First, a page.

Round Crystals

We have Mark Bittman’s cookbook. It’s huge. It’s full of interesting recipes. My husband keeps trying them and they have so far been universal semi-duds–good ideas that are not fully realized in some crucial aspect–undercooked, under-flavored, or oddly textured (a thing I’m admittedly super sensitive to), over-flavored. My husband keeps trying because they recipes look so interesting and so good and are so healthy. He’s a great cook–he learned in grad school when he and his classicist friends got themselves a copy of Julia Child (they lived about a block away from her house) and set to. They are all great cooks to this day.

Anyway, I’m pretty sure it’s not my husband’s techniques. I’m pretty sure it’s Bittman’s recipes, which I tend, not unpredictably, to suspect of having been over-puritanized into what, for me, translates into inedibility. The point of this introductory digression is that Bittman published an op-ed in a recent Sunday NYT about sugar. He’s a little bit of an anti-obesity idealogue, but it’s comparatively mild. I think the same bone-deep commitment to healthy eating that drives his actually extensive scholarship on the subject of food does, in the end make him reliable on a number of levels, his unsatisfactory recipes notwithstanding.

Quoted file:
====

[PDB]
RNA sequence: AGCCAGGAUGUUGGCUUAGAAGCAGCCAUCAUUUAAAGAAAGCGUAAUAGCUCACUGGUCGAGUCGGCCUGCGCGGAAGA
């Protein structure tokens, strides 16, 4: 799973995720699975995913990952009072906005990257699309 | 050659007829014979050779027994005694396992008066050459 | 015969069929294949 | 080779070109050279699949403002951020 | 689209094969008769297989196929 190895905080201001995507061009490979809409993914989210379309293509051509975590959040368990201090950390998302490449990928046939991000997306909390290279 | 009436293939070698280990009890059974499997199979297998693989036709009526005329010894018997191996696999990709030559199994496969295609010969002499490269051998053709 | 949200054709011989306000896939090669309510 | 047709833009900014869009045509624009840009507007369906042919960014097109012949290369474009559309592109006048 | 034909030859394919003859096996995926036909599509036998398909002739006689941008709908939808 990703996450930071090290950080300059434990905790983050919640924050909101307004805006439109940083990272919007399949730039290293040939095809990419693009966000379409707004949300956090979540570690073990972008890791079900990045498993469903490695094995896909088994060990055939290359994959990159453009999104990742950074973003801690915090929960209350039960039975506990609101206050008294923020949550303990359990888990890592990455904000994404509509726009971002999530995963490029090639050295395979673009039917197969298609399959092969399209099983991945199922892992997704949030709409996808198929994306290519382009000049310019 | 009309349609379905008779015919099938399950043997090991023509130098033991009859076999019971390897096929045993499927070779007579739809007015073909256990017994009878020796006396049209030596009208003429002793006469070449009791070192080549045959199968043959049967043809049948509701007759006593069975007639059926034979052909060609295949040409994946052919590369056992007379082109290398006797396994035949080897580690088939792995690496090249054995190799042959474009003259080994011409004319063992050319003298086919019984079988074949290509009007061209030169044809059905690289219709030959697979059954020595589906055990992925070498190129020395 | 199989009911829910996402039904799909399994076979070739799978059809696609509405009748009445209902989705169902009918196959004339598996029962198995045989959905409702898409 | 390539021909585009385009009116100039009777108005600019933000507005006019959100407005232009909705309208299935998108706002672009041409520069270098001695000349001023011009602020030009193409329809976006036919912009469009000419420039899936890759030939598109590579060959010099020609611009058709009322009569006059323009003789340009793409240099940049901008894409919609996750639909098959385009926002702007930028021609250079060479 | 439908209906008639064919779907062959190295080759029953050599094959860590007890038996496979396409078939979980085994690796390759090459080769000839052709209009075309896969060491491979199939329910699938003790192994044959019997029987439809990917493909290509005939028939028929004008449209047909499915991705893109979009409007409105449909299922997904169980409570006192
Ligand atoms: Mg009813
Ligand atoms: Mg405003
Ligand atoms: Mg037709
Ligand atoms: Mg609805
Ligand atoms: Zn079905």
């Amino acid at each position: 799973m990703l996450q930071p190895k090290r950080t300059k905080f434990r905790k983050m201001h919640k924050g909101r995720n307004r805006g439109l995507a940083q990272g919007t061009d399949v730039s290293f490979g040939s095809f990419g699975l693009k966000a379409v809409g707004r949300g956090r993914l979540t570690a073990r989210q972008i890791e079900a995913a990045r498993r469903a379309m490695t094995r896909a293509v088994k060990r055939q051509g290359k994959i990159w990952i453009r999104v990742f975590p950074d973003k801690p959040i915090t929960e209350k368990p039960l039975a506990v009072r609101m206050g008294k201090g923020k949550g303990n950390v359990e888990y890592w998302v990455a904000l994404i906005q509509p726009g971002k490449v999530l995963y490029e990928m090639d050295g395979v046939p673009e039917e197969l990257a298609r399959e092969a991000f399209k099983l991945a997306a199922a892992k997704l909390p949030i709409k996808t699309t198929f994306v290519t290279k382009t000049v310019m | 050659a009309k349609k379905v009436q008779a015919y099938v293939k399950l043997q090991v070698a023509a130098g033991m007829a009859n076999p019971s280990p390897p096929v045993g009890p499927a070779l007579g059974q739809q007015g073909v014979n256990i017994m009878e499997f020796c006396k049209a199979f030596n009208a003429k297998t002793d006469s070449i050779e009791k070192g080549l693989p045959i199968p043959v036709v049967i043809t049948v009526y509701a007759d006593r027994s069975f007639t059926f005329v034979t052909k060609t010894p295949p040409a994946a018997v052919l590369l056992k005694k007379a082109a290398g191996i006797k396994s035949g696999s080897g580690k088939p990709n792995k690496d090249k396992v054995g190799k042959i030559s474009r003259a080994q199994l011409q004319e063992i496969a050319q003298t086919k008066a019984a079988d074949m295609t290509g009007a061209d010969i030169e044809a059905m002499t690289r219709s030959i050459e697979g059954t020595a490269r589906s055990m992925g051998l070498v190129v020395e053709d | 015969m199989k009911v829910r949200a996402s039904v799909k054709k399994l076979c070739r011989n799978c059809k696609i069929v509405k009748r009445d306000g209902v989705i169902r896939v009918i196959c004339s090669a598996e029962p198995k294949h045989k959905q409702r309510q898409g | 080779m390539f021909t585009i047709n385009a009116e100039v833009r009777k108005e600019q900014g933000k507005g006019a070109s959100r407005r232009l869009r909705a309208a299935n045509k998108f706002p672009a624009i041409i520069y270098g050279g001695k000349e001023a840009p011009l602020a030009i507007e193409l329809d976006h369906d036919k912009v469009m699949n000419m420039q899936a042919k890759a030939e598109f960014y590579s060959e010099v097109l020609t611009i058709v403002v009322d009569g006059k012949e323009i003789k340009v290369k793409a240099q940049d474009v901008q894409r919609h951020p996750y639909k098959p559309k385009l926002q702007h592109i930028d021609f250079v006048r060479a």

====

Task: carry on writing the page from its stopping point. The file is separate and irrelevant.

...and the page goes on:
One of the interesting things in the op-ed (http://opinionator.blogs.nytimes.com/2013/02/27/its-the-sugar-folks/?smid=re-share&pagewanted=all) is the extent to which he bends over a little backwards to avoid the standard OBESITY=BADBADBAD discourse. He doesn’t quite manage it, but he almost gets there, and I’m willing to cut him a little slack on this, especially because of the real content of the editorial. It’s based on an arguably very important study (http://www.plosone.org/article/info%3Adoi%2F10.1371%2Fjournal.pone.0057873) that suggests powerfully and authoritatively that sugar is pretty much toxic. At the same levels as, say, tobacco.